[0182] [1] Copolovici, D.M., Langel, K., Eriste, E., and Langel, l). (2014) Cell-Penetrating Peptides: Design, Synthesis, and Applications. ACS Nano, 8(3), 1972-1994; [2] Erazo- Oliveras, A., Najjar, K., Dayani, L., Wang, T.Y., Johnson, G.A., and Pellois, J.P. (2014) Protein delivery into live cells by incubation with an endosomolytic agent. Nat Methods. l l(8):861-867; [3] Jo, I, Hong, S., Choi, W.Y., and Lee, D R. (2014) Cell-penetrating peptide (CPP)-conjugated proteins is an efficient tool for manipulation of human

mesenchymal stromal cells. Sci Rep. 4:4378; [4] Kim, S., Kim, D., Cho, S.W., Kim, J., and Kim, J.S. (2014) Highly efficient RNA-guided genome editing in human cells via delivery of purified Cas9 ribonucleoproteins. Genome Res. 24, 1012-1019; [5] Zuris, J.A.,

Thompson, D.B., Shu, Y., Guilinger, J.P., Bessen, J.L., Hu, J.H., Maeder, M.L., Joung, J.K., Chen, Z.Y. and Liu, D.R. (2015) Cationic lipid-mediated delivery of proteins enables efficient protein-based genome editing in vitro and in vivo. Nat Biotechnol. 33:73-80; [6] Liang, X., Potter, J., Kumar, S., Zou, Y., Quintanilla, R., Sridharan, M., Jason Carte, J., Chen, W., Roark, N., Ranganathan, S., Ravinder, N., and Chesnut, J.D. (2015) Rapid and Highly Efficient Cell Engineering via Cas9 Protein Transfection. J. of Biotechnol. 208:44-53; [7] D'Astolfo, D.S., Pagliero, R.J., Pras, A., Karthaus, W.R, Clevers, H., Prasad, V., Lebbink, R.J., Rehmann, H., Geijsen, N. (2015) Efficient intracellular delivery of native proteins. Cell. 161(3):674-690.

[0183] Example 2. Representative CRISPRMAX™ Transfection Protocol - iPSC (E8 Culture System, 24-well Plate Format

[0184] CRISPRMAX™ transfection kit: CRISPRMAX™ A and B. [0185] Transfection protocol

[0186] Day-0: the day before transfection. Seed the cells in GELTREX® coated 24-well plate at 30% confluent at the time of transfection.

[0187] Day-1 (Morning): the day of transfection. Don't change cell media at this point. Prepare Cas9-gRNA/lipid complex as in the table following.

[0188] Incubate Tube-1 at RT for 3-5mins. Make complex by adding Tube-1 mixture to Tube-2 (the order of addition is important). Vortex mix. Incubate 15min at RT

[0189] After 15 minutes incubation, add 50ul complex to cells.

[0190] Day-1 (Afternoon): Post-transfection 6hrs, change cell medium by replacing 1ml of fresh iPSC culture Medium

[0191] Day-2: Incubating the cells in 37C incubator.

[0192] Day-3: Post-transfection 48hrs, harvest the cells by washing the cells once with 500ul PBS and adding lOOul lysis buffer prior to GCD (genomic cleavage detection) assay. [0193] Example 3. CRISPR Technology - Cell Engineering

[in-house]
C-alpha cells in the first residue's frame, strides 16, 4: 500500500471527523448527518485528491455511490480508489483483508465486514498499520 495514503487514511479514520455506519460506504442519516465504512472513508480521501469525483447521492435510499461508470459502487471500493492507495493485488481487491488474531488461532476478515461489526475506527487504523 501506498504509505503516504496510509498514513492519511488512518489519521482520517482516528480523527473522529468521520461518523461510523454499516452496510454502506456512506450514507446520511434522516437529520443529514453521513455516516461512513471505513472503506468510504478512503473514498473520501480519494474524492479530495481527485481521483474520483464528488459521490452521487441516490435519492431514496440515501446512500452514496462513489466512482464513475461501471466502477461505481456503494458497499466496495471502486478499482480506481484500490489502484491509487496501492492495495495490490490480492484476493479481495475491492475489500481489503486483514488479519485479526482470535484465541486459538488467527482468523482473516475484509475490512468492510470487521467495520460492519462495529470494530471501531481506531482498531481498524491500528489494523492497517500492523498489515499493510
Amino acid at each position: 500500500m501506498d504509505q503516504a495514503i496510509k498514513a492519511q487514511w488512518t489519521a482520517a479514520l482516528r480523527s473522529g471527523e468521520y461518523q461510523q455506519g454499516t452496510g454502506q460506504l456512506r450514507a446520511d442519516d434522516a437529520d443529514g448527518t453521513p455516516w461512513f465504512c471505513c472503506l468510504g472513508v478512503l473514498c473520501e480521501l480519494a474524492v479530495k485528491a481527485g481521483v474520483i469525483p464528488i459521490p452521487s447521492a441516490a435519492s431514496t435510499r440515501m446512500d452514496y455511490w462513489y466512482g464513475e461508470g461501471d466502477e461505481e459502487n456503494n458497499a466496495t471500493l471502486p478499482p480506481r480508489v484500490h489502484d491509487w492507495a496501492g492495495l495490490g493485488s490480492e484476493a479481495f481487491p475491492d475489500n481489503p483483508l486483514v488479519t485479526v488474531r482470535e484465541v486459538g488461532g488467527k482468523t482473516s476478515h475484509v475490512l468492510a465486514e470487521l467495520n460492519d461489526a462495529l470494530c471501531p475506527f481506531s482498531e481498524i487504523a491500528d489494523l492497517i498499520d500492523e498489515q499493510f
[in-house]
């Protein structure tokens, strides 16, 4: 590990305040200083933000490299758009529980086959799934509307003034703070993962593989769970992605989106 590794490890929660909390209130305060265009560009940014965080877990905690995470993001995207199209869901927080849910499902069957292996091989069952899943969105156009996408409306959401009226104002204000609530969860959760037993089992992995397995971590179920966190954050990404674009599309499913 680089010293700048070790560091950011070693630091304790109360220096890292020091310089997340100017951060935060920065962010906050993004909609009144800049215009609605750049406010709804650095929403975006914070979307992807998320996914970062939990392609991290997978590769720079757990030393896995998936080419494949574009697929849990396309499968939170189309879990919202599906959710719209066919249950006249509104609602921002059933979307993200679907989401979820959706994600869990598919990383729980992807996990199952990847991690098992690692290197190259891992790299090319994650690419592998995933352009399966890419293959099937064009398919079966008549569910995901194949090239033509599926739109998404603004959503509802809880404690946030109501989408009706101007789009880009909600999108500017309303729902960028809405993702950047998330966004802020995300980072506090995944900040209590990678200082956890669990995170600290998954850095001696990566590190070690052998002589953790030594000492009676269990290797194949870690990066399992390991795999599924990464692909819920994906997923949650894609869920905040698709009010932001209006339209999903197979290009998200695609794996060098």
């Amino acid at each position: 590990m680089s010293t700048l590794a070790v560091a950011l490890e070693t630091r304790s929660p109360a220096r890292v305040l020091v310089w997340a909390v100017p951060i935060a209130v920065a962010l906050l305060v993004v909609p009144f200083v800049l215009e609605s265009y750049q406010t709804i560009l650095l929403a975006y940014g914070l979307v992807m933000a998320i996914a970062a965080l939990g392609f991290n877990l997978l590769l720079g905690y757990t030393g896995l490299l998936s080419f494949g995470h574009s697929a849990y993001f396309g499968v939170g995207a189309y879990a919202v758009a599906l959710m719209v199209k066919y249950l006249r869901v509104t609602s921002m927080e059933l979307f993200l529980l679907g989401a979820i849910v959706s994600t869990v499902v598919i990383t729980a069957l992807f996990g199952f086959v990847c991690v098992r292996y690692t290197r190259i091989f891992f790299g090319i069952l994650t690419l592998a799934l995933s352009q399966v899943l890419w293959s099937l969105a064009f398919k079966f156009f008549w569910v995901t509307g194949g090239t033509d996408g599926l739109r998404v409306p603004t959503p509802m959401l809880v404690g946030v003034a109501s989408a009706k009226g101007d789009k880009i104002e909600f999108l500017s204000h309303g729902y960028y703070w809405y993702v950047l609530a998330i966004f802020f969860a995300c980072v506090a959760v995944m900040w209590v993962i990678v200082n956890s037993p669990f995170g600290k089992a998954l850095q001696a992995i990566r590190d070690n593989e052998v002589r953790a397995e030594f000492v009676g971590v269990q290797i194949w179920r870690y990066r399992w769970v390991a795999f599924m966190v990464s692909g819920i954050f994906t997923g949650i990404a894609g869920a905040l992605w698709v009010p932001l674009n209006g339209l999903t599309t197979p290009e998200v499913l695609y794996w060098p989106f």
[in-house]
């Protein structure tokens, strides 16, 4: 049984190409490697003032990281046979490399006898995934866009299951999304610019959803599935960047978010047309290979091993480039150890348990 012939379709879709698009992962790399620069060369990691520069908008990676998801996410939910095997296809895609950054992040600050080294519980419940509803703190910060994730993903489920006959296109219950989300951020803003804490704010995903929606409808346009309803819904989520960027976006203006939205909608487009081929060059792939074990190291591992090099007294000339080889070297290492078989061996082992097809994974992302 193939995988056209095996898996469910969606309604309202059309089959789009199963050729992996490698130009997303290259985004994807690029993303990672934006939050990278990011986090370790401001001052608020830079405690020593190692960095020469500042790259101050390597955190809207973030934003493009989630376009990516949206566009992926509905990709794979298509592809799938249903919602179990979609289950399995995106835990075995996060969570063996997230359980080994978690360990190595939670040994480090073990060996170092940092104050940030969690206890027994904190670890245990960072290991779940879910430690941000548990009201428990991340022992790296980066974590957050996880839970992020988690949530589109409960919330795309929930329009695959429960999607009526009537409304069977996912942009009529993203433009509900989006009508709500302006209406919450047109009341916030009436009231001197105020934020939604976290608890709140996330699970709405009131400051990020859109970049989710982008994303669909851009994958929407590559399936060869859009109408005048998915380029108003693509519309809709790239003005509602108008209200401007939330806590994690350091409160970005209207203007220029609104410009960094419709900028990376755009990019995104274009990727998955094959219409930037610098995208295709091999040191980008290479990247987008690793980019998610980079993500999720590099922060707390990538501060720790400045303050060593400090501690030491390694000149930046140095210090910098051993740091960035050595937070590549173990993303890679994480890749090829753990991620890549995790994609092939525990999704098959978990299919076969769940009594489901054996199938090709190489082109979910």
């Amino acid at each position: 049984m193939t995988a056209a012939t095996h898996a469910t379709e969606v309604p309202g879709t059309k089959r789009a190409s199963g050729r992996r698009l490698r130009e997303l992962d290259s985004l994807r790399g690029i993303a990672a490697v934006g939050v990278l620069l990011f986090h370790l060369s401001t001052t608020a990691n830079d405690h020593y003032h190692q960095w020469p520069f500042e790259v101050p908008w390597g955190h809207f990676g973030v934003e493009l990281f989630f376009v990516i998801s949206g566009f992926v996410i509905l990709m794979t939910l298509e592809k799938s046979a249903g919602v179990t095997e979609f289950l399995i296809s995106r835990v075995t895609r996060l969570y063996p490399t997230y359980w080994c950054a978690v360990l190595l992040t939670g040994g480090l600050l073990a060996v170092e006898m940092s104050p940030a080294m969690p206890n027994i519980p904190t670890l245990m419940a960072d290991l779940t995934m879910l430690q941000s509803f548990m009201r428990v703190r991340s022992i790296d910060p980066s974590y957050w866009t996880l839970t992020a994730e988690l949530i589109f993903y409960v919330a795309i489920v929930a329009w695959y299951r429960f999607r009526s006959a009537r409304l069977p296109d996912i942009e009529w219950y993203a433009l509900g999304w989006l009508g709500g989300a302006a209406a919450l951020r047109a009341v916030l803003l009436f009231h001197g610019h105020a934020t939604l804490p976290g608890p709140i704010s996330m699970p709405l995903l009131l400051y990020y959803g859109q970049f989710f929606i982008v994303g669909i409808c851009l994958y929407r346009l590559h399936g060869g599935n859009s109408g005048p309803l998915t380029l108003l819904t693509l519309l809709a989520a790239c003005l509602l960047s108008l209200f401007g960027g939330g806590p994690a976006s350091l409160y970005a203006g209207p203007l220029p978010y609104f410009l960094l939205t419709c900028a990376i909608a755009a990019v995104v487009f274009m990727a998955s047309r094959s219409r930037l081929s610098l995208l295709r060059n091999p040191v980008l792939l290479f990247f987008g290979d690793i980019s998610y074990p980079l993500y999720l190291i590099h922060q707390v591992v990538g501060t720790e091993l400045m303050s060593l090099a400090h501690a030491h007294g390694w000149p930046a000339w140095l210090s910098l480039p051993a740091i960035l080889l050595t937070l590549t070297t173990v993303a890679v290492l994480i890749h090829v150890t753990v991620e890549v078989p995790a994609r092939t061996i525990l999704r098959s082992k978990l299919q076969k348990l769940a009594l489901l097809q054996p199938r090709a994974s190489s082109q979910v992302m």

[0194] FIG. 7 depicts a schematic representation of CRISPR technology directed toward cell engineering. CRISPR technology uses a short RNA fragment to guide a nuclease to the target DNA. After targeted cleavage, options available to the user include removal of DNA, replacement of DNA, and addition of DNA.

[0195] Example 4. CRISPR - Cas9 Delivery Formats

[0196] FIG. 8 depicts a schematic representation of various Cas9 delivery format. It is observed that direct plasmid incorporation, using e.g., vector with reporter, has the lowest efficiency, typically resulting in about 3-week workflow. Employing MESSENGERMAX™ methodology can result in higher throughput efficiency, typically requiring 1-2 weeks workflow. Alternatively, CRISPRMAX™ can result in high efficiency, typical requiring 3-4 day workflow.

[0197] Example 5. Lipid Screening Experimental Design [0198] FIG. 9 depicts a schematic representation of experimental design for lipid screening. A typical screening experiment can employ 96-well plates and a variety of common cell lines (e.g., HEK293, HeLa, HepG2, MCF-7,k A549 and U20). Reagent dosage range can be 0.1, 0.2, 0.4 and 0.6 uL/well. Cas9 prote8n/gRNA can be 40ng +8.5 ng/well. Control reagents can be LF3K and RNAiMax. Transfection can be achieved as depicts in FIG. 9. GCD assay can be conducted 48-hr post-transfection. [0199] Example 6. Lipid Library— DOE Formulation

[0200] Xa serial reagents can be based on LF3K reagent core compounds, resulting a variety of different reagent formulations.

[0201] Xb serial reagents are based on RNAiMAX reagent core compounds, resulting a variety of different reagent formulations.

[0202] N serial reagents are MESSENGERMAX™-like, resulting a variety of different reagent formulations.

[0203] Example 7. Lipid Screening - Hela, A549 Cells [0204] FIG. 10A-10F depicts results of lipid screening experiments using Xa serial, Xb serial, and N serial formulations in Hela cells (FIGS. lOA-lOC) and A549 cells (FIGS.10D- 10F). Within each bin of each histogram, the reagent dose is (in order left to right) 0.1, 0.2, 0.4 and 0.6 uL/well. [0205] Example 8. Transfection Enhancer— Peptides in Cas9/gRNA Transfection

[0206] FIGS. 1 lA-1 IF depicts histograms of results of transfection enhancer experiments for peptides in Cas9/gRNA transfection. Cell lines: U20S (FIG. 11 A), HEK293 (FIG. 1 IB), HeLa (FIG. 11C), HepG2 (FIG. 11D), A549 (FIG. HE), MCF7 (FIG. 11F). Y-axis for all histogram is %-indel. Lipid was added as indicated. The "+" symbol indicates addition of Cas9 PLUS™ reagent. It is observed that addition of Cas9 PLUS™ reagent significantly enhanced %-indel in all cell types.

[0207] Example 9. Cas9 PL US™ Reagent Enhanced Cas9/gRNA delivery